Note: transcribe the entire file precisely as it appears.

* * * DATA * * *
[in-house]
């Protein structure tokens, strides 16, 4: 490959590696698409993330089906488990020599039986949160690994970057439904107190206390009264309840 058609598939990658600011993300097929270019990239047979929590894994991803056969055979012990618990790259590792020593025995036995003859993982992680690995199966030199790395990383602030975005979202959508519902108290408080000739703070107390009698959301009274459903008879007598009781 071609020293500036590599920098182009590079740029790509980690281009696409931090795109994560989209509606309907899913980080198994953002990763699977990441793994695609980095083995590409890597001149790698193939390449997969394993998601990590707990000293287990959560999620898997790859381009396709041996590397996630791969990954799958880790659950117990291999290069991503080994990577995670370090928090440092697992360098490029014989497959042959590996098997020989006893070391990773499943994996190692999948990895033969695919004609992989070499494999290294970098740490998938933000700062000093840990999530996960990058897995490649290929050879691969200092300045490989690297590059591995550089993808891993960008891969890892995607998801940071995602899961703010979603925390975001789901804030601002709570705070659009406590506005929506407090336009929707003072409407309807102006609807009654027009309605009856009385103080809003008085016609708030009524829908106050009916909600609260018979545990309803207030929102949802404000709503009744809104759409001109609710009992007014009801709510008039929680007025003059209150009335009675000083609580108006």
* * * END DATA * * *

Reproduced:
[in-house]
């Protein structure tokens, strides 16, 4: 490959590696698409993330089906488990020599039986949160690994970057439904107190206390009264309840 058609598939990658600011993300097929270019990239047979929590894994991803056969055979012990618990790259590792020593025995036995003859993982992680690995199966030199790395990383602030975005979202959508519902108290408080000739703070107390009698959301009274459903008879007598009781 071609020293500036590599920098182009590079740029790509980690281009696409931090795109994560989209509606309907899913980080198994953002990763699977990441793994695609980095083995590409890597001149790698193939390449997969394993998601990590707990000293287990959560999620898997790859381009396709041996590397996630791969990954799958880790659950117990291999290069991503080994990577995670370090928090440092697992360098490029014989497959042959590996098997020989006893070391990773499943994996190692999948990895033969695919004609992989070499494999290294970098740490998938933000700062000093840990999530996960990058897995490649290929050879691969200092300045490989690297590059591995550089993808891993960008891969890892995607998801940071995602899961703010979603925390975001789901804030601002709570705070659009406590506005929506407090336009929707003072409407309807102006609807009654027009309605009856009385103080809003008085016609708030009524829908106050009916909600609260018979545990309803207030929102949802404000709503009744809104759409001109609710009992007014009801709510008039929680007025003059209150009335009675000083609580108006």